On 28 November 2005, not surprisingly, the Burmese military junta has extended by six months house arrest of opposition leader. An extension made under the 1975 law on protection of the State (Article 10b) to "protect the state from destructive elements" which allows the state to imprison someone for five years without trial. On 20 May 2006, Ibrahim Gambari, a UN special envoy met Suu Kyi, the first foreign visit since 2004.

On 27 May 2006, the house arrest of Aung San Suu Kyi was extended by one year, which causes the call of Kofi Annan, the UN secretary-general, Than Shwe at the head of the military junta. On 9 June 2006, Suu Kyi was hospitalized due to severe diarrhea, according to a United Nations representative for a national coalition government for the Union of Burma. The junta denies this information. On 19 June 2006, Suu Kyi spent her sixty-first birthday under house arrest, his telephone line is cut, his mail filter and has no access to medical care she wants. Events are organized to Burmese embassies. On 14 May 2007, an appeal is made by some fifty former world leaders for the release of Aung San Suu Kyi.

On 25 May 2007, the Burmese military regime has once again extended by one year the house arrest of Aung San Suu Kyi. On 22 September 2007, the Burmese opponent under house arrest since 2003, is exceptionally brief crying out of her house in Yangon to greet Buddhist monks who demonstrated against the military junta, for the fifth consecutive day. On 24 September 2007, Aung San Suu Kyi was imprisoned in Insein prison. The house arrest expires on Sunday 27 May 2007 but was renewed without trial for one year, and is again on 27 May 2008, totaling seven years of house arrest enforced.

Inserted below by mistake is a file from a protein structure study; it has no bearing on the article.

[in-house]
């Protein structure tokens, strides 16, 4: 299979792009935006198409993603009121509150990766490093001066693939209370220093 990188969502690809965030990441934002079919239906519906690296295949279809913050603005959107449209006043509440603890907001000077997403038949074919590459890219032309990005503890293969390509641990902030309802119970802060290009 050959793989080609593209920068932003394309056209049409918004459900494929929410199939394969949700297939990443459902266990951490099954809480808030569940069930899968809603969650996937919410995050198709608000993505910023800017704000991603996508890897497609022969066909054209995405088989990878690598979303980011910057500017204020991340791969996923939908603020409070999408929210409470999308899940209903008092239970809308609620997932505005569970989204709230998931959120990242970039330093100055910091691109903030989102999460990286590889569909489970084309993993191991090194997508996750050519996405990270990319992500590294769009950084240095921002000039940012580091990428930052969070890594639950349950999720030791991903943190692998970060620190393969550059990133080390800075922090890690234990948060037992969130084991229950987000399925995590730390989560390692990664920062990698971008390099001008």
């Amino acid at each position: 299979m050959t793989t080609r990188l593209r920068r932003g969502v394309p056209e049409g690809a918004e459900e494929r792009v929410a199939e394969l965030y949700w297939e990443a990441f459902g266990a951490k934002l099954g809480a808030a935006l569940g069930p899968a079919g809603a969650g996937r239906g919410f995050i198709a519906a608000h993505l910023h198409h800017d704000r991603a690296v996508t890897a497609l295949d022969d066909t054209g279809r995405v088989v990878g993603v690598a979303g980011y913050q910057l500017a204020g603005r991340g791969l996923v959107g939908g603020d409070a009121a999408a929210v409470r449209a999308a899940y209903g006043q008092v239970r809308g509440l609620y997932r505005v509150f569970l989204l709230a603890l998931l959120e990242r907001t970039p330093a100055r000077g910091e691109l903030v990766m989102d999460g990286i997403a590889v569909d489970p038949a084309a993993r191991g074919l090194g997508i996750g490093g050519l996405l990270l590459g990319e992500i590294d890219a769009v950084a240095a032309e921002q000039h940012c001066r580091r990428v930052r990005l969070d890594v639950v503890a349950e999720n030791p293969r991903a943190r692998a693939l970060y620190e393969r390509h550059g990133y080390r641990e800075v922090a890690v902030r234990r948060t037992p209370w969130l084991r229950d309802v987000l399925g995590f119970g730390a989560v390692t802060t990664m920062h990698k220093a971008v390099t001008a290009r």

International support
Aung San Suu Kyi has enough support in the United Kingdom and the United States, through the campaign for Free Burma (Free Burma Campaign).

In 2001, the Irish rock band U2 has created the song "Walk On," which was written and dedicated to Aung San Suu Kyi. "Walk On" is banned in Burma. Other artists such as Coldplay, REM, Wayne Shorter, Jane Birkin, Jim Carrey and Damien Rice have publicly supported Suu Kyi.

She was awarded the "Free your mind" (Free your mind) by the MTV Europe Music Awards in 2003.

On 17 June 2005, several protests took place in front of Burmese embassies around the world on the occasion of the sixtieth anniversary of Suu Kyi.

Several attempts at diplomatic pressure were held from the United States, the United Nations and several countries in order to release Suu Kyi.

A film was shot by John Boorman in 1995 which refers to certain events around Suu Kyi: Rangoon.

Suu Kyi receives assistance from the Association International IDEA since it is trapped.

The American magazine New Statesman in 2006 elected Suu Kyi "Hero of our time" (hero of our time). The same year she was ranked as the 47th most powerful woman in the world by Forbes magazine.

Belgian universities Vrije Universiteit Brussel (Free University of Brussels) and the Catholic University of Louvain (UCL) gave him the title of doctor honoris causa. A petition supported by the 14th Dalai Lama was launched in Norway.

On 14 May 2007, a letter signed by fifty former world leaders (including Bill Clinton, Jimmy Carter, Jacques Delors) calls on Burma to release Aung San Suu Kyi.

On 17 October 2007, Aung San Suu Kyi is made honorary citizen of Canada.

On 24 October 2007, Amnesty International publishes a press release about Aung San Suu Kyi on Myanmar. Twelve years under house arrest.